Editorial: The CAQ’s Policies Don’t Just Attract Hate Groups—They Normalize Them

Alt-Right Counter-Protesters at Friday’s Demonstration Are Just the Tip of the Iceberg

Graphic Carl Bindman

On Friday, On fait la fête à Jolin-Barrette! attracted about 50 people to protest a speech that Simon Jolin-Barrette, the minister of immigration, francization, and integration, was giving to the Chamber of Commerce of Metropolitan Montreal.

The speech, which was about “how the recent reforms implemented will promote successful immigration to Quebec,” attracted the ire of the protesters, who felt it was disrespectful and flat out wrong to call the Coalition Avenir Québec’s policies successful.

But they weren’t the only ones at Square Victoria on Friday morning. A few counter-protesters, identified by The Link alumnus Jon Milton as far-right activists, showed up to defend the CAQ and Jolin-Barrette, shouting, among other things, “Vive la CAQ!” and “Vive la laïcité!” at the protesters.

It’s pretty damning to your government for members of alt-right hate groups to show up to a protest to defend your policies.

Counter-protesters booed during speeches, including when a hijabi was speaking about her difficulties as an education student, and got into altercations with the crowd, needing to be separated by police. Not exactly what you’d call being civil.

But of course, their presence and behaviour shouldn’t be surprising. The CAQ government has been attracting xenophobes and Islamophobes since before the election.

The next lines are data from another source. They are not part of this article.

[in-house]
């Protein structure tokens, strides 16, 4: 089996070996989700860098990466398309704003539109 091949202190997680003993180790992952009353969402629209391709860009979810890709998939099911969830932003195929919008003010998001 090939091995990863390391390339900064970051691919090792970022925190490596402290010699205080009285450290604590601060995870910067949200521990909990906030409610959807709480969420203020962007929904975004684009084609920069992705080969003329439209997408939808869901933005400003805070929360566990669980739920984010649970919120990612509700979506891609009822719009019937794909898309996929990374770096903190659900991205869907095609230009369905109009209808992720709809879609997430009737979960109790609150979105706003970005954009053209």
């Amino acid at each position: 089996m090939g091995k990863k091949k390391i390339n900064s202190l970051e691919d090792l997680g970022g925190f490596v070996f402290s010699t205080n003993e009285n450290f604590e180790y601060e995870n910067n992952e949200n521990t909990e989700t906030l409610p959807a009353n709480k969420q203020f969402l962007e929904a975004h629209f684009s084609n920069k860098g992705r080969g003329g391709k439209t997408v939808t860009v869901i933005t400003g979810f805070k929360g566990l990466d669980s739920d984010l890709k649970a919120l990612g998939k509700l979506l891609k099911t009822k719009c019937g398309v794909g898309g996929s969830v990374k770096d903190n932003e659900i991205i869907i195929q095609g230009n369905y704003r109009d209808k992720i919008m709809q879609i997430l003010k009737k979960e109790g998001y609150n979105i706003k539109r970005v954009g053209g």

We’ve made our opinions about the dangers of the CAQ’s policies pretty public. Having actual hate groups defend you at a counter-protest just reinforces the point that these controls on immigration and language appeal to the extreme racists of Quebec society.

It isn’t just hate groups who are on Legault’s side, though; otherwise, he wouldn’t still be so popular.

While many might tell themselves the CAQ aren’t actually being racist, this isn’t the truth. Plenty of people who don’t think they’re racist can be prejudiced and contribute to systematic racism. In fact, that’s exactly what seems to be happening. Many people are watching with a shrug of indifference as minority groups, particularly women, are stripped of their rights.

These far-right activists openly counter-protesting is all part of the normalization process of these actions and beliefs.

Plenty of people are happy to see Jolin-Barrette, a guy that looks like the ordinary suburban Quebecer, enact policies that punish minorities, minorities they feel are replacing them. These ideas are fundamentally racist: the concept of replacement and the idea that one group needs to be disadvantaged to give the majority what it sees as its birthright. Plenty of historical examples with disastrous results reflect these.

The question is why we would want to emulate these basic, primitive reactions instead of making better and more inclusive decisions that would foster unity and a community that can last well into the future.

If the current government attracts the far-right, the racist, and the very worst people Quebec has to offer, that speaks volumes about their nature. Their attempts to distance themselves from racism and xenophobia are absurd when they make decisions that please these same racists and xenophobes.

It shouldn’t be normal for hate groups to show up in broad daylight and defend the government by yelling at students and People of Colour. And yet, that’s exactly what happened on Friday. It’s high time for that normalization to end.